WASHINGTON, D.C. — This time of year, as Congress looks to the next fiscal year and hurries to get off to its summer “”district work”” period (aka vacation), a variety of events occur. Some move swiftly along the path to enactment, others might get changed along the way, some never make it.
Here are just a few Congressional actions to keep an eye on:
- The House approved the funding bill for the FAA, providing a total of $14.427 billion for FY 2006. That’s $877 million above the FY 2005 appropriations and $1.741 billion above the President’s request. This includes $8.2 billion for operations and $3.6 billion for airport improvements. The bill also includes provisions that 22% of the money should come from the general fund, not from the aviation trust fund. The committee-approved bill also includes language that prohibits use of any FAA funds to develop user fees. The use of general funds for a portion of appropriations plus the no-user-fee provision are issues supported by general aviation interests, with the Aircraft Owners and Pilots Association particularly active. The Senate subcommittee was expected to take up its funding bill for the FAA about the middle of this month. Then, the two must be reconciled.
- Officials at the National Air Transportation Association (NATA) caught an item in the Highway Bill that would have an impact on operators of jet aircraft if it goes through. Under the proposal, aviation jet fuel would be taxed at the same rate as diesel fuel used on the highways. Aviation jet-fuel purchasers would pay 24.4 cents a gallon tax and then have to submit a claim to the Internal Revenue Service for the difference between that and the 21.8 cents jet-fuel tax.
- The Senate Commerce, Science and Transportation Committee approved the nomination of Edmund Hawley to be assistant secretary of homeland security. This approval sent the nomination to the Homeland Security and Government Affairs Committee. If no action is taken in 30 days, the nomination will be placed on the Executive Calendar.
- The House also passed a bill pushed by the National Association of Air Traffic Specialists that would have Flight Service Station workers remain employees of the FAA and cancel the deal with Lockheed Martin, which is scheduled to take over the FSS in October. NAATS warns that under the present contract, FSS specialists need protection and would lose their pensions. The association warns that general aviation would not have some services now available and the contract with Lockheed-Martin does not prohibit user fees for the service provided by FSS. A Senate version must also pass and the two reconciled. The President, however, has vowed a veto if the bill comes to his desk.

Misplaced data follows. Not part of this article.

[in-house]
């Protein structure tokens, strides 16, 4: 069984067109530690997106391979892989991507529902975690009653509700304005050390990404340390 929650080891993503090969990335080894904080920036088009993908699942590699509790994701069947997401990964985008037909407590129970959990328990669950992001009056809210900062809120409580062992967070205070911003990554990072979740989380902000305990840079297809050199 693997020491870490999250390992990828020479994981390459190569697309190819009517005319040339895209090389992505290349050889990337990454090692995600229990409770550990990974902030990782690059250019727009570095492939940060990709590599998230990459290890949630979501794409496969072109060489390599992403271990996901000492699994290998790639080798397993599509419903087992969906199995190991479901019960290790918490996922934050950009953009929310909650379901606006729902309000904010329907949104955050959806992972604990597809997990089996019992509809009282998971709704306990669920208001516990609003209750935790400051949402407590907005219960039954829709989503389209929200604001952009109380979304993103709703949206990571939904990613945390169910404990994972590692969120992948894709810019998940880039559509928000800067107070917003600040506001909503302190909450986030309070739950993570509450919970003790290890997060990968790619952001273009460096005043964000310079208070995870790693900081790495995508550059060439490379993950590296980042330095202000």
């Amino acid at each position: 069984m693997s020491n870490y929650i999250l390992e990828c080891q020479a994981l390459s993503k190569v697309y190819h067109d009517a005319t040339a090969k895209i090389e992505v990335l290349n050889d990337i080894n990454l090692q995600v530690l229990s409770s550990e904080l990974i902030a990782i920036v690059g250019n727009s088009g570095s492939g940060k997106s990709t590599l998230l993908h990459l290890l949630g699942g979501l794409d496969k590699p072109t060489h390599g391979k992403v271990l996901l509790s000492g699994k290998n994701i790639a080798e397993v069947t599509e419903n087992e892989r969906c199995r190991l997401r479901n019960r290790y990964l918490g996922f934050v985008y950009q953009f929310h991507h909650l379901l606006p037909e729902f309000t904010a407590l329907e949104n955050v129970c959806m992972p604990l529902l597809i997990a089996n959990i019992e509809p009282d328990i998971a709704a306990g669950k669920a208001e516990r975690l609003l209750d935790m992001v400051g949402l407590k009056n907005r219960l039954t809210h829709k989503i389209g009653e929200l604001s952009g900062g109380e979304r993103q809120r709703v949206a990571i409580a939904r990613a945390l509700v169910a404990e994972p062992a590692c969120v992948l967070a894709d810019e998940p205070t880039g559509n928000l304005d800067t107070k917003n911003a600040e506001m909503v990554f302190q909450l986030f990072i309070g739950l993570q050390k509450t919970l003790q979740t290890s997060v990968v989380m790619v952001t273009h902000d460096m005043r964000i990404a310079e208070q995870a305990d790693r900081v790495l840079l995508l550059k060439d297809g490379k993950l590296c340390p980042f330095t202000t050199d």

Another GA airplane penetrated the no-fly area around Washington and again forced evacuation of the White House and the Capitol buildings. This time it was a corporate KingAir that had canceled its IFR flight plan and was flying VFR. When it approached adverse weather north of the city, it turned south, pointing it toward government buildings. It was the third such intrusion that day, the other two having been directed out of the ADIZ before appearing to pose a threat. Over the July 4th weekend, three aircraft penetrated the TFR around Camp David in Maryland where the President was staying. One of the three was in the TFR long enough to cause the interceptors to be called out.
Government officials, tired of the evacuation procedures, suggested enlarging the no-fly area to permit interceptions before approaching aircraft appear to be a threat. Enlarging the ADIZ would add work to the ATC personnel in the area as well as make flight more difficult for pilots who plan flight routes to avoid the area.
The Sport Pilot program got a favorable push recently with a visit to AOPA headquarters by many planes of the Light Aircraft Manufacturers Association. The airport at Frederick, Md., where AOPA has its headquarters, is now outside the Washington/Baltimore ADIZ. Any expansion of the ADIZ — or any airspace off limits to sport plane pilots — would curtail Sport Pilot, which is beginning to show that general aviation can get back to less expensive operation for current pilots wanting more recreational flight, as well as introducing aviation to more people.
AOPA staffers flew many of the light sport aircraft and officials discussed with LAMA officials ways to work on aircraft financing and insurance issues.
Another big step for the sport pilot program is an agreement between LAMA and the Experimental Aircraft Association to provide the benefits of both organizations to people who build, buy or fly the new category of aircraft.
Charles Spence is GAN’s Washington, D.C., correspondent.